Using the above examples, you would have an overhead of approximately 19% of every one of your labor dollars (.19¢ on every dollar). Now (assuming you've already figured out how much material and labor you need for the project you're bidding) you add together your material expenses for the job, your labor expenses for the job, and your overhead, in this case the overhead would be 19% of the labor dollars.

Now we get to figure out your profit margin...

A good starting point would be to attempt to profit $100 per day.

So, if your project will take three days for you to complete, then you want to add on $300 profit. If your project will take five days, then you want to add on $500 profit.

This is somewhat of a hit and miss until you have been the winning bidder on at least a few projects, meaning $100 per day may not be the appropriate number for your trade.

To figure out what your profit percentage is on each job, divide your profit number by the sum of the material, labor and overhead costs. This number is the percentage of profit you have figured into the job.

Take your profit percentage on the winning bids and average them out (add the profits of the winning bids together and then divide the answer by the number of winning bids) and use that average percentage on your next round of bidding. Continue on in this manner until you find the right numbers.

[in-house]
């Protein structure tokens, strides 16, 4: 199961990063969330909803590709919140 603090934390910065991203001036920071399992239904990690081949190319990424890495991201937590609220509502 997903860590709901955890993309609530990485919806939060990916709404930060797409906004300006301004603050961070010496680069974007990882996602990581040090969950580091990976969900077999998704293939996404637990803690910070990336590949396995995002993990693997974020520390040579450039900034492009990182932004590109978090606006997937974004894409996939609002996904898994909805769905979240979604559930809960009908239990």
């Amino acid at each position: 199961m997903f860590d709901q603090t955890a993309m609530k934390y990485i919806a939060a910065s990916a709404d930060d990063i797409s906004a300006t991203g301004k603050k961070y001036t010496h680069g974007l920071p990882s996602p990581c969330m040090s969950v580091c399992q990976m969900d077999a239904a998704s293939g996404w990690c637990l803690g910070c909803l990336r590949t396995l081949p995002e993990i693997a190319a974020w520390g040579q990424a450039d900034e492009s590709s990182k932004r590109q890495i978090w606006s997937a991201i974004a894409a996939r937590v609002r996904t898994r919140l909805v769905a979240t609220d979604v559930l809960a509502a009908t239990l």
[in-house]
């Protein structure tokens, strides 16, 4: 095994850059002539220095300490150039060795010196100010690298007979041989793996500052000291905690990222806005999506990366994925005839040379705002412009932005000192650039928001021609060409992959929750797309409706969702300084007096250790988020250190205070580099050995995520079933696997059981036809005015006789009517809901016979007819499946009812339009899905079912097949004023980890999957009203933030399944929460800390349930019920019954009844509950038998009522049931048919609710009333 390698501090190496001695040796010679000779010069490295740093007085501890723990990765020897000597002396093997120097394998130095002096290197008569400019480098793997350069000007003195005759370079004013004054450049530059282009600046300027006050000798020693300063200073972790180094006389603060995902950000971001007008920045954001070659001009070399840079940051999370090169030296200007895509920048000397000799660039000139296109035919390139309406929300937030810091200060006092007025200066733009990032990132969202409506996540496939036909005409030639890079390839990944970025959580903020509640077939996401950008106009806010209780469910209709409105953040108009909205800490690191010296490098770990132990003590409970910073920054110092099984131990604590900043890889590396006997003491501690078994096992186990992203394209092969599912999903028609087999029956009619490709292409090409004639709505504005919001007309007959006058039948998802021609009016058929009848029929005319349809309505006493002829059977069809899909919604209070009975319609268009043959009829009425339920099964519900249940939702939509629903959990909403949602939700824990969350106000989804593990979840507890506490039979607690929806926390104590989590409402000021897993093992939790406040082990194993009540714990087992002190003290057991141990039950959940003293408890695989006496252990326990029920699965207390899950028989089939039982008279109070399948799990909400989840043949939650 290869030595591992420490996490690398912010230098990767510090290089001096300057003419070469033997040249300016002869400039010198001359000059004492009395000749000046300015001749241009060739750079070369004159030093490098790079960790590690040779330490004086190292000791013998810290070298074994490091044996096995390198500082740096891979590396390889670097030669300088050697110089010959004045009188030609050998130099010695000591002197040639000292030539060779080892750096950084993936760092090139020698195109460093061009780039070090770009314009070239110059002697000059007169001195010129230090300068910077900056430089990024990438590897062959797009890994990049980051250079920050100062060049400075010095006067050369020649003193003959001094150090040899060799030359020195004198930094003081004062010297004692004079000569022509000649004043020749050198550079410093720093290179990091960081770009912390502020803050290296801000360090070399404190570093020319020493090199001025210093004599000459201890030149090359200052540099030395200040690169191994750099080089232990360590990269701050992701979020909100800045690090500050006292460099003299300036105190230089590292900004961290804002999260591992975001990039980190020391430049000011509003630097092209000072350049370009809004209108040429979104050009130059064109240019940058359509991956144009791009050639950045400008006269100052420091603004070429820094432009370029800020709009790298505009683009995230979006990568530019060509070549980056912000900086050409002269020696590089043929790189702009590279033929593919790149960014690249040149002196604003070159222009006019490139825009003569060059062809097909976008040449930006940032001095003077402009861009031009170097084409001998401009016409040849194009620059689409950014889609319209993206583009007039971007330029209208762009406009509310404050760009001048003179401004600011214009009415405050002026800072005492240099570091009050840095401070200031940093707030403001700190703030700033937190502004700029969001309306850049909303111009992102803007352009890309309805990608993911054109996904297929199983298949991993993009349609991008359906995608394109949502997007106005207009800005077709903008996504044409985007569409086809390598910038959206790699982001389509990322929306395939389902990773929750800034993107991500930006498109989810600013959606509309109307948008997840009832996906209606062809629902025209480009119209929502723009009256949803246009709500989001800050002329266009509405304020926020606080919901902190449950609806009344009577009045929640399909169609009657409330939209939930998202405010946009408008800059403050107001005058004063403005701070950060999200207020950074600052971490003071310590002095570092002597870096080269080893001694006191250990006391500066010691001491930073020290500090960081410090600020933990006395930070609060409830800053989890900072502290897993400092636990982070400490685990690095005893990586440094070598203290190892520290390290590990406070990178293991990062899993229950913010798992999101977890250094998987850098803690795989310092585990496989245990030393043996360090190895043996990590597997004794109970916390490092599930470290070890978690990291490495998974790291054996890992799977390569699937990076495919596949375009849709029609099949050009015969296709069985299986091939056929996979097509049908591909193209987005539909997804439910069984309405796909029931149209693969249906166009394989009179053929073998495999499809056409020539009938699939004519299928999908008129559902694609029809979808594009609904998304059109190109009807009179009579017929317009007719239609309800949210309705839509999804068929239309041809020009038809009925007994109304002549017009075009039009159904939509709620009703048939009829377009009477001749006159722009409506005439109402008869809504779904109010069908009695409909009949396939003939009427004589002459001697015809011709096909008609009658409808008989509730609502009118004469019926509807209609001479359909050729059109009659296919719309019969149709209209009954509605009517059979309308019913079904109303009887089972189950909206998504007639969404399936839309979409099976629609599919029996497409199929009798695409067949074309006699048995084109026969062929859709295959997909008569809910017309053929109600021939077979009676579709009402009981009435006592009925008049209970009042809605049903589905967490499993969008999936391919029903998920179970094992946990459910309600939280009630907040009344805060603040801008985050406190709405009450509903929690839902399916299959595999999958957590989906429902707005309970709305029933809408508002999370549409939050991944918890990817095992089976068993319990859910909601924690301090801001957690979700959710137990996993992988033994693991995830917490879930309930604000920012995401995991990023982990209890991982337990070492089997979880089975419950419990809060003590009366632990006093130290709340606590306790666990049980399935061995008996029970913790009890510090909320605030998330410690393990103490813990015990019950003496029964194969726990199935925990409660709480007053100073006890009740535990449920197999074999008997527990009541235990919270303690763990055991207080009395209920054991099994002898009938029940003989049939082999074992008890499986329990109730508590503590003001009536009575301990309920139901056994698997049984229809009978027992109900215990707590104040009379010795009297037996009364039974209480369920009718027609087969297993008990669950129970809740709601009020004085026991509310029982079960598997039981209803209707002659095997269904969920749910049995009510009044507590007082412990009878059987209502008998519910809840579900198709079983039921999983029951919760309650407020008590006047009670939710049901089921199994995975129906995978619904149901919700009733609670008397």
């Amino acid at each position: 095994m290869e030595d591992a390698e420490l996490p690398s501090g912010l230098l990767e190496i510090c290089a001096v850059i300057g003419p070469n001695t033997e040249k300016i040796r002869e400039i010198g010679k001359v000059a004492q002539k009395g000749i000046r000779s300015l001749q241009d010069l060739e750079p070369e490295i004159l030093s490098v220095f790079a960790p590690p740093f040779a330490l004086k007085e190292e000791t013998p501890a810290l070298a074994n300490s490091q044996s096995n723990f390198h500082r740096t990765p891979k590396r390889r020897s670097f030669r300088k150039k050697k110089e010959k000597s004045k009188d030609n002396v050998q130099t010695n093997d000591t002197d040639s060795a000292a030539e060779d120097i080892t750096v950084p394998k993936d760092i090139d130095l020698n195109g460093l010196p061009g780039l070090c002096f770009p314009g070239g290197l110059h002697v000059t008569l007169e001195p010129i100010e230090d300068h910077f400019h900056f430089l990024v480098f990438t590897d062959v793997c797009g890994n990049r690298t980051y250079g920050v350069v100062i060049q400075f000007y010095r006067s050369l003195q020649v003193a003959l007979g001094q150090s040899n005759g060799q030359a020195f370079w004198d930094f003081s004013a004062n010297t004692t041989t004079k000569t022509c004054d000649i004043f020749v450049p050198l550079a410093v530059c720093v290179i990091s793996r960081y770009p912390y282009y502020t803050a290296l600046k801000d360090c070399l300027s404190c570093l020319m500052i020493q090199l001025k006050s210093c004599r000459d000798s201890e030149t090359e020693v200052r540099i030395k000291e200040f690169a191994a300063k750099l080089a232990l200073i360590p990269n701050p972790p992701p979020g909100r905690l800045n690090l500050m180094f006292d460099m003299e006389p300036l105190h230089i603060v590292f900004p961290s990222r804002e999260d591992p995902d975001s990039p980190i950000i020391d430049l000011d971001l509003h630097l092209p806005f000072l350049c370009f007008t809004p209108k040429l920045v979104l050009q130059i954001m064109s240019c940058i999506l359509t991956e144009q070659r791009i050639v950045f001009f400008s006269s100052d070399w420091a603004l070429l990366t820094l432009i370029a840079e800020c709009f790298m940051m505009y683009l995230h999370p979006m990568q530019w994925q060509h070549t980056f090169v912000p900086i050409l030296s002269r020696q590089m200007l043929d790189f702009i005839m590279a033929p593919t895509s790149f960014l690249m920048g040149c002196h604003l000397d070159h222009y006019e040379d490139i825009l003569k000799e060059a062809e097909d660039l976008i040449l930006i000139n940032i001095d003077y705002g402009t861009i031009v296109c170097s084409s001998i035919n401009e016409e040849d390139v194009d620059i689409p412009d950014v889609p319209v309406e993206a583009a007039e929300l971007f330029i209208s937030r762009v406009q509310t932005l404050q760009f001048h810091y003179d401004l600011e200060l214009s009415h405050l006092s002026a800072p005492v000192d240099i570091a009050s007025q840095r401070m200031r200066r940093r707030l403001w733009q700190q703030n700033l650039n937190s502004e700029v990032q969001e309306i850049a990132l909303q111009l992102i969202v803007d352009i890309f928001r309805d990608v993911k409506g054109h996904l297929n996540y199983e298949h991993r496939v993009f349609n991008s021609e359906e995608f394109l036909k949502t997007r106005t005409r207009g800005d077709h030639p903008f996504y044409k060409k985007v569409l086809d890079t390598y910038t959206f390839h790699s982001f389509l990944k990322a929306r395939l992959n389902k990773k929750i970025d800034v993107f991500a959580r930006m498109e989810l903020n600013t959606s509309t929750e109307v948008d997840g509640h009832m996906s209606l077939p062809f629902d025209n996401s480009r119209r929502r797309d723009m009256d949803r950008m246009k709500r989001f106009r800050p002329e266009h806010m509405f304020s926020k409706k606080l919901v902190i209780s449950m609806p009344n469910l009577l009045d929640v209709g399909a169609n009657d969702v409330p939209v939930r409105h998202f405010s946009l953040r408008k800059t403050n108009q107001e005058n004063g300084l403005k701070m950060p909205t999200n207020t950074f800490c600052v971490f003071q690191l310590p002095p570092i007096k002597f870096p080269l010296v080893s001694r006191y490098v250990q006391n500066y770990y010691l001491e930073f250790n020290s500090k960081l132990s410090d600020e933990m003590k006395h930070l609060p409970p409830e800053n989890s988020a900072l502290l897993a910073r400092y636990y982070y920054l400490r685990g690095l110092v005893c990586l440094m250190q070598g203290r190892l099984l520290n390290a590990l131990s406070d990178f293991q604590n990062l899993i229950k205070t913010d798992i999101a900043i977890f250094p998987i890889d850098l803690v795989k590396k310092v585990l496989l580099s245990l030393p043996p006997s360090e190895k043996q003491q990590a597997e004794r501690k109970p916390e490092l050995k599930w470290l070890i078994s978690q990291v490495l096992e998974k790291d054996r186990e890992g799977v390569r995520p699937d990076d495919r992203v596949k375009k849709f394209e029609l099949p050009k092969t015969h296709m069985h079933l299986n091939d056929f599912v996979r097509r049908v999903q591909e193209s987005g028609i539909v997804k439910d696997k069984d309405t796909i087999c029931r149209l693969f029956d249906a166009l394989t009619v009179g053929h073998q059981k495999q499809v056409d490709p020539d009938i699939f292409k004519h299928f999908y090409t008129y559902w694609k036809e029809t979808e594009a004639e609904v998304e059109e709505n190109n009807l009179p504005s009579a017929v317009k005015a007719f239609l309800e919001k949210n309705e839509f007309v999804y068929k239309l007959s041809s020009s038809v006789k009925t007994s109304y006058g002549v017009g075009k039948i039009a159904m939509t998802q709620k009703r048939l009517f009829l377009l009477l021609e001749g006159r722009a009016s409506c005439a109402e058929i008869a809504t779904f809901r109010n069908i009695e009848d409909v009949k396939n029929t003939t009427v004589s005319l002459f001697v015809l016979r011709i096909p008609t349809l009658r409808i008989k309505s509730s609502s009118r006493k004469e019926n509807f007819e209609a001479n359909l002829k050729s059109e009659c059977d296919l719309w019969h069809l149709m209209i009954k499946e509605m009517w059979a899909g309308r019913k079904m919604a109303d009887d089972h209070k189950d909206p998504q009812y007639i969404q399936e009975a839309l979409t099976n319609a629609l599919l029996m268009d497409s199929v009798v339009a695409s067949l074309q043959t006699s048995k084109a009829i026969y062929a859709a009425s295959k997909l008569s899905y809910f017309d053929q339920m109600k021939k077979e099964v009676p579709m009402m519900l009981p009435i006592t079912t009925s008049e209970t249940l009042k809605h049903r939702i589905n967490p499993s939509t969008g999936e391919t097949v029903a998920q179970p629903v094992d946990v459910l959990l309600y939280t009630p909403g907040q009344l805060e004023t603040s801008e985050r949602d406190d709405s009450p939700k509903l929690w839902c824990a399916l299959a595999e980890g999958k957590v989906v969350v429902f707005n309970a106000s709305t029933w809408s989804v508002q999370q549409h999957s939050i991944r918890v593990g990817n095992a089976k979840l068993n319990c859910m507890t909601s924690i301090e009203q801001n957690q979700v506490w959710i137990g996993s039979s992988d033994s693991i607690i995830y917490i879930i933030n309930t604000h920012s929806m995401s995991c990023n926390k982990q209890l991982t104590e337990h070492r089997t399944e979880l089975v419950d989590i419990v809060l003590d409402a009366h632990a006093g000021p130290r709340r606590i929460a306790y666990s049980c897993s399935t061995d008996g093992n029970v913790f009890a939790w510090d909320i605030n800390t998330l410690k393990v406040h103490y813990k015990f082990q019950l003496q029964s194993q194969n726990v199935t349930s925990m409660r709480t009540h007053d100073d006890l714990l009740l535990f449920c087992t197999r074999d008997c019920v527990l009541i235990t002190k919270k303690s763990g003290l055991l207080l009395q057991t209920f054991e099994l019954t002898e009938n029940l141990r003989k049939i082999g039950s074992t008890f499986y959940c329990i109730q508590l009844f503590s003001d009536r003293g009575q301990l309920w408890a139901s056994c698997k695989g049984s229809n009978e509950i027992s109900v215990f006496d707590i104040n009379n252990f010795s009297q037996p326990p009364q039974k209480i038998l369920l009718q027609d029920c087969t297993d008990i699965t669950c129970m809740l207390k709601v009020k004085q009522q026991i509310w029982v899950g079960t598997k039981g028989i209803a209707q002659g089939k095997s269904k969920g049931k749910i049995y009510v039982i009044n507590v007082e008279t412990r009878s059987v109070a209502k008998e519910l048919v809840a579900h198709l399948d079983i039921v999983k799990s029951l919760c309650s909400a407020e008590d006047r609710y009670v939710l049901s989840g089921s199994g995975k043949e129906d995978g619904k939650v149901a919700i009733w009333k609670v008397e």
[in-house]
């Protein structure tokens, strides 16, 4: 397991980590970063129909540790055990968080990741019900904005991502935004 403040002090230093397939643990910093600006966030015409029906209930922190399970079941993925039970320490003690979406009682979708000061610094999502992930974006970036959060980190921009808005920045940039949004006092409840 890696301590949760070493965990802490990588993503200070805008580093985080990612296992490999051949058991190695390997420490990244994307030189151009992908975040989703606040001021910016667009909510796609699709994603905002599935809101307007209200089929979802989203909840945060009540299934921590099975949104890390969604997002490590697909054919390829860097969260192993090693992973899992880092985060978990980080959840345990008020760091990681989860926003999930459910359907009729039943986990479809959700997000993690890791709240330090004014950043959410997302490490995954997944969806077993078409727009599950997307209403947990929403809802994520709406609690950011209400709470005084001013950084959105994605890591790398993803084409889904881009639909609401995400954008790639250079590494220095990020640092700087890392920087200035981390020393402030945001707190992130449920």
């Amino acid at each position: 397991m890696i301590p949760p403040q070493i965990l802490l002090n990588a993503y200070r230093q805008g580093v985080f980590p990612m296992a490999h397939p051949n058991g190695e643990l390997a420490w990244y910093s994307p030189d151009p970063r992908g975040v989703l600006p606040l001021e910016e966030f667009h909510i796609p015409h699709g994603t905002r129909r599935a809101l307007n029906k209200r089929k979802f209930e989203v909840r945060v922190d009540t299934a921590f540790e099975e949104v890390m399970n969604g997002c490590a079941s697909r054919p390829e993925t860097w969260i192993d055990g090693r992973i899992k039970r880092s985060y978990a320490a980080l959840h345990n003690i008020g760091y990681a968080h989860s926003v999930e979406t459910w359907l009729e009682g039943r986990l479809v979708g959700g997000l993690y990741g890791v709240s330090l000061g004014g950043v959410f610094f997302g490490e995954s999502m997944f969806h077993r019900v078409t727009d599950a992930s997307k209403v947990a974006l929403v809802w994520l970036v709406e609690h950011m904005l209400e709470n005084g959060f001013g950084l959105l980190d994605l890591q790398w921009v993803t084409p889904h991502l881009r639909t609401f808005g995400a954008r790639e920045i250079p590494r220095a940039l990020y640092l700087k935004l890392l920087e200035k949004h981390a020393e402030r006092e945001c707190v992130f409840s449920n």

When you are not the winning bidder, make every attempt to find out what the winning bid dollar amount was and then go back to your bid to see if you could have submitted that lower price while still making a profit on the job. This is how you fine tune your numbers to become competitive in your bids.

Something to watch out for while comparing your bid amount to the winning bid amount: Sometimes a subcontractor will 'buy' a job by submitting a very low number (possibly a bid with absolutely no profit). The sub hopes that by 'buying' a job he can show the general contractor what he can do, so that the general will use him on the next project but at higher prices.

Be careful, because if you compare your bid to one of those types of bids, you could end up in trouble on a project by bidding it too low.

Also, if you decide to try to 'buy' a job by not charging any profit, you could end up in trouble if your labor and/or material goes over, because you have no profit on the job to absorb the overages.

That means that if your job goes over, you will pay money out of your pocket just to finish the project. Not a way to stay in business!

Now for a couple side-notes:

If you are working out of your home you should have a lower overhead figure than businesses that purchase rental space for their office and/or warehouse, possibly allowing you to use a slightly higher profit margin than some.

Same goes with all overhead expenses, if you can keep them lower than your competitor then you can make a bit more profit than he can (or leave your prices the same and win more projects with your lower numbers).

Instantly downloadable fill-in-able proposal and bid forms available

If you need proposal forms or bid forms we have several available for purchase and they all come with unlimited free replacement and unlimited free support.


Click here for estimating programs and other goodies!